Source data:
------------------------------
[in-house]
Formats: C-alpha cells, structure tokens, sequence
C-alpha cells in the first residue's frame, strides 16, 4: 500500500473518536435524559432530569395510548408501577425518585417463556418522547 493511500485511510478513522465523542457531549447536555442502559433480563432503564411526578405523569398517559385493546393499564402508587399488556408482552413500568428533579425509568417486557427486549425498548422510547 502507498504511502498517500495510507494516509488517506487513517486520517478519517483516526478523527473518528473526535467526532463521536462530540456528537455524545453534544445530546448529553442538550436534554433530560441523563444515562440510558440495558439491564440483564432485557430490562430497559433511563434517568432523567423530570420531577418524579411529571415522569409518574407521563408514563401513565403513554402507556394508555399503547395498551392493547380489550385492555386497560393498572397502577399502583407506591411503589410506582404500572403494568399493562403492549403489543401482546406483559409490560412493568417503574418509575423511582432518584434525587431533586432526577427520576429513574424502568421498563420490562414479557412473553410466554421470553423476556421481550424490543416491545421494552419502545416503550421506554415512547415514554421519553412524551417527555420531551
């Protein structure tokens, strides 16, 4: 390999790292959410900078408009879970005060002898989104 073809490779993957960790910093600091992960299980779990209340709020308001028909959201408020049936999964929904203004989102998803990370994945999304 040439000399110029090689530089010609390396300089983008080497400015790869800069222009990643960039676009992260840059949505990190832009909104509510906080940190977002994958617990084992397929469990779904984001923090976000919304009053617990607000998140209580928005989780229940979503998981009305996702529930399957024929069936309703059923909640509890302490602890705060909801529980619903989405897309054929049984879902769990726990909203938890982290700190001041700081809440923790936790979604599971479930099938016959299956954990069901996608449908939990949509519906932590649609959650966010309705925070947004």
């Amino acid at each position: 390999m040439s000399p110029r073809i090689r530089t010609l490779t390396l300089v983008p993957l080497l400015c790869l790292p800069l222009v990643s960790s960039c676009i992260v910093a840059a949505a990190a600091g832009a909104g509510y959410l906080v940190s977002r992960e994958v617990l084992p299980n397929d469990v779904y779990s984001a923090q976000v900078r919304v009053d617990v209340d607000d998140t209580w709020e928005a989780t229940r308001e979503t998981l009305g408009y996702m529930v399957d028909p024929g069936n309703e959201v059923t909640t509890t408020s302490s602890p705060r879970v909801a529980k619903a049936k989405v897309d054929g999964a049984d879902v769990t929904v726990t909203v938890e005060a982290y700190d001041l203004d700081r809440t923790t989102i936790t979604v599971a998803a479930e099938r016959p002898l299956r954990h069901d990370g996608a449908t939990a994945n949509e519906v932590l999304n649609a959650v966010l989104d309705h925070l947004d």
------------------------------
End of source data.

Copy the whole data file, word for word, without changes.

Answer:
[in-house]
Formats: C-alpha cells, structure tokens, sequence
C-alpha cells in the first residue's frame, strides 16, 4: 500500500473518536435524559432530569395510548408501577425518585417463556418522547 493511500485511510478513522465523542457531549447536555442502559433480563432503564411526578405523569398517559385493546393499564402508587399488556408482552413500568428533579425509568417486557427486549425498548422510547 502507498504511502498517500495510507494516509488517506487513517486520517478519517483516526478523527473518528473526535467526532463521536462530540456528537455524545453534544445530546448529553442538550436534554433530560441523563444515562440510558440495558439491564440483564432485557430490562430497559433511563434517568432523567423530570420531577418524579411529571415522569409518574407521563408514563401513565403513554402507556394508555399503547395498551392493547380489550385492555386497560393498572397502577399502583407506591411503589410506582404500572403494568399493562403492549403489543401482546406483559409490560412493568417503574418509575423511582432518584434525587431533586432526577427520576429513574424502568421498563420490562414479557412473553410466554421470553423476556421481550424490543416491545421494552419502545416503550421506554415512547415514554421519553412524551417527555420531551
């Protein structure tokens, strides 16, 4: 390999790292959410900078408009879970005060002898989104 073809490779993957960790910093600091992960299980779990209340709020308001028909959201408020049936999964929904203004989102998803990370994945999304 040439000399110029090689530089010609390396300089983008080497400015790869800069222009990643960039676009992260840059949505990190832009909104509510906080940190977002994958617990084992397929469990779904984001923090976000919304009053617990607000998140209580928005989780229940979503998981009305996702529930399957024929069936309703059923909640509890302490602890705060909801529980619903989405897309054929049984879902769990726990909203938890982290700190001041700081809440923790936790979604599971479930099938016959299956954990069901996608449908939990949509519906932590649609959650966010309705925070947004």
């Amino acid at each position: 390999m040439s000399p110029r073809i090689r530089t010609l490779t390396l300089v983008p993957l080497l400015c790869l790292p800069l222009v990643s960790s960039c676009i992260v910093a840059a949505a990190a600091g832009a909104g509510y959410l906080v940190s977002r992960e994958v617990l084992p299980n397929d469990v779904y779990s984001a923090q976000v900078r919304v009053d617990v209340d607000d998140t209580w709020e928005a989780t229940r308001e979503t998981l009305g408009y996702m529930v399957d028909p024929g069936n309703e959201v059923t909640t509890t408020s302490s602890p705060r879970v909801a529980k619903a049936k989405v897309d054929g999964a049984d879902v769990t929904v726990t909203v938890e005060a982290y700190d001041l203004d700081r809440t923790t989102i936790t979604v599971a998803a479930e099938r016959p002898l299956r954990h069901d990370g996608a449908t939990a994945n949509e519906v932590l999304n649609a959650v966010l989104d309705h925070l947004d």